A 13-year-old student in the Bangor public school system was arrested Wednesday after threats of violence from a fake social media account sent the city’s schools into lockdown mode early Wednesday morning.
Bangor police charged the student with terrorizing, a Class C felony, after several students learned of the threats the student had made on social media, according to a news release from the Bangor Police Department.
Police found the student, who was using a fake account, following a number of interviews and with the help of internet service providers.
All of Bangor’s public schools went into lockdown mode early Wednesday morning following the threat on social media. The lockdown was lifted shortly before 10 a.m. after police determined the schools faced no “ongoing or imminent threat,” said Bangor police Sgt. Wade Betters and the city’s school superintendent, Betsy Webb.
The threat was made against James F. Doughty School on Fifth Street and Bangor High School off Broadway, but all schools were placed on lockdown in response. Police released few details about the nature of the threat, other than to say it was “an anonymous threat” toward some of the city’s public schools.
During a lockdown, the school building is locked and no one is allowed to enter or exit the building, Webb wrote in a letter to parents Wednesday afternoon. Inside, students remain with adult supervisors.
At Bangor High School, staff instructed students to head to their first-period classrooms around 8 a.m., and they were informed of the lockdown once in those rooms. Students sat on the floor, taking cover behind lab benches or with their backs to the wall. They sat in the dark with the shades drawn.
Everyone in the classrooms remained silent during the lockdown that went on for almost two hours, according to Marie Tessier, a parent who was in a classroom with her daughter and some other students.
A number of other area schools either instituted lockdowns or took other security measures, including stepped-up police patrols, as Bangor’s public schools addressed the threat of violence made via social media.
In Orono, police Chief Josh Ewing said the town’s police department received a call just before 8 a.m. informing officers about an active shooter at the high school, but that the call was the result of a miscommunication.
Orono’s middle and high schools were placed on a lockdown that was lifted when police determined there was no threat against Orono schools.
Westwood Drive leading up to the schools was blocked as police cordoned off the area. Katherine King, 17, was stopped from going to school by the crossing guard, and when she went back inside her Westwood Drive home, she saw state and local police heading up toward the schools.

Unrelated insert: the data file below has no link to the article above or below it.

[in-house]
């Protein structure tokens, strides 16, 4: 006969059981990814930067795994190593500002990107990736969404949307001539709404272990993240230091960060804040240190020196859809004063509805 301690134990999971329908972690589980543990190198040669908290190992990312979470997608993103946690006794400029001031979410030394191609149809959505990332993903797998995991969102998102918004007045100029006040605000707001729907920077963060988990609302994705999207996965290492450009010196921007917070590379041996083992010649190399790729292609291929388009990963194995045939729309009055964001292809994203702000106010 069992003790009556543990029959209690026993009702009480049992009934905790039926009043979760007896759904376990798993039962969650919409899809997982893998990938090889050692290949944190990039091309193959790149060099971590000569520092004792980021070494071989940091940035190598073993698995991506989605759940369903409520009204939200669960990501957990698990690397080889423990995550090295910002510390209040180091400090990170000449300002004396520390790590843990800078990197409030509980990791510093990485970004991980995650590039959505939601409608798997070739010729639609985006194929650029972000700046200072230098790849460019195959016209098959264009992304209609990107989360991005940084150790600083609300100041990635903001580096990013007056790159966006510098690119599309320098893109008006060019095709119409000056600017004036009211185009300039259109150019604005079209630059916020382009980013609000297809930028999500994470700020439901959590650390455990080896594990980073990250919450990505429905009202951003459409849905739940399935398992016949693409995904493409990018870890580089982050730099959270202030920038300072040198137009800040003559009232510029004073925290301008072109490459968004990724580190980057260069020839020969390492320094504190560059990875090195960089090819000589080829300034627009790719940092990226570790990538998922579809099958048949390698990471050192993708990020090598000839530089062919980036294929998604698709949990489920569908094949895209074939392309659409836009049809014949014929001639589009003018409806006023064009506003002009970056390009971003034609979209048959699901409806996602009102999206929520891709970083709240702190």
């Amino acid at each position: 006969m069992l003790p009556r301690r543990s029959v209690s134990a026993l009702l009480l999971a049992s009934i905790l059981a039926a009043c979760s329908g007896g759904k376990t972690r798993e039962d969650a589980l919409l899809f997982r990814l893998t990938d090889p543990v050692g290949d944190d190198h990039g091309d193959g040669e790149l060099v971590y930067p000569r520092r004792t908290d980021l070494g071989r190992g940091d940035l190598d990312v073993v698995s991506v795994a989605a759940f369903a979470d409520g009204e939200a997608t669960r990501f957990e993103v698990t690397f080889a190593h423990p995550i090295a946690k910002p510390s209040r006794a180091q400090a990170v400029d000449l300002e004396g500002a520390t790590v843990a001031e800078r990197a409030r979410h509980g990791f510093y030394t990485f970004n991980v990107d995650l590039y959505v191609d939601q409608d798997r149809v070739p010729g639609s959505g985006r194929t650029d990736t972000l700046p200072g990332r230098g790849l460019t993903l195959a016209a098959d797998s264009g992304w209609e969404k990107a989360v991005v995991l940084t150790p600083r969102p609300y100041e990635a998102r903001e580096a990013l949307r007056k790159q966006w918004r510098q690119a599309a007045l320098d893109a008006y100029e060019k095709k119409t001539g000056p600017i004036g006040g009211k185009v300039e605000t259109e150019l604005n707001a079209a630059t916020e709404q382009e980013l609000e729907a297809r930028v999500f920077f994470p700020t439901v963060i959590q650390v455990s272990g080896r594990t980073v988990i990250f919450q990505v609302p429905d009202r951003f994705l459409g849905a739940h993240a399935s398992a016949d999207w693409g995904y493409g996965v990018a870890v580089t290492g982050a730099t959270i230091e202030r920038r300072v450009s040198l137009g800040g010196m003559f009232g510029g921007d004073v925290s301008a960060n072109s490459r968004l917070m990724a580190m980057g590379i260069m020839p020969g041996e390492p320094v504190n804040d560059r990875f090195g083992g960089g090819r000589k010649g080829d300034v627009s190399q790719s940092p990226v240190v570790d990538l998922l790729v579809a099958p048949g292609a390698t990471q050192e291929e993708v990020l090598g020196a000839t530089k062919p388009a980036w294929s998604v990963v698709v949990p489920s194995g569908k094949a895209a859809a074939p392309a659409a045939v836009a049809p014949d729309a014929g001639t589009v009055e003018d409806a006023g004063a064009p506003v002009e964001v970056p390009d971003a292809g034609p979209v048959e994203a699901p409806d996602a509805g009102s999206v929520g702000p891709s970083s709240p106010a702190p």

“There was miscommunication at some point that the threat was in Orono,” Ewing said. No one was arrested in Orono.
All Saints Catholic School in Bangor and Veazie Elementary School also went into lockdown, according to officials at both schools. Both of those lockdowns had also ended by mid-Wednesday morning.
John Bapst Memorial High School in Bangor went into lockdown for an hour starting at 8:20 a.m., according to Head of School Mel MacKay. Administrators there told parents in an email not to come to the school to pick up their children to keep the area traffic-free.
Farther from Bangor, police stepped up patrols around several schools in Hancock County as a result of the threat in Bangor.
Ellsworth public schools were put in a “soft lockdown” — in which some movements around the buildings were restricted and the doors were locked to outsiders — and police reported to Ellsworth High and Elementary Middle schools, Ellsworth police Chief Glenn Moshier said.
Hancock County sheriff’s deputies patrolled Lamoine Consolidated, Sumner Memorial High in Sullivan, George Stevens Academy in Blue Hill and Hancock Grammar, according to a dispatcher. No incidents were reported.
In Hermon, the schools didn’t go into lockdown mode, but police were present at the town’s three schools, said Superintendent Gary Gonyar.
Even though there was no threat in Hermon, that was a precaution the town took as word about the threat in Bangor spread quickly on social media and little reliable information was available, he said.
“I think, obviously, with the widespread social media, word spreads quickly. Often incomplete or misinformation is circulated,” he said. “That can raise concern in districts that aren’t involved.
“We’d always rather err on the side of caution than ignore any type of threat or any perceived threat.”
BDN writers Charles Eichacker and Nick Sambides Jr. contributed to this report.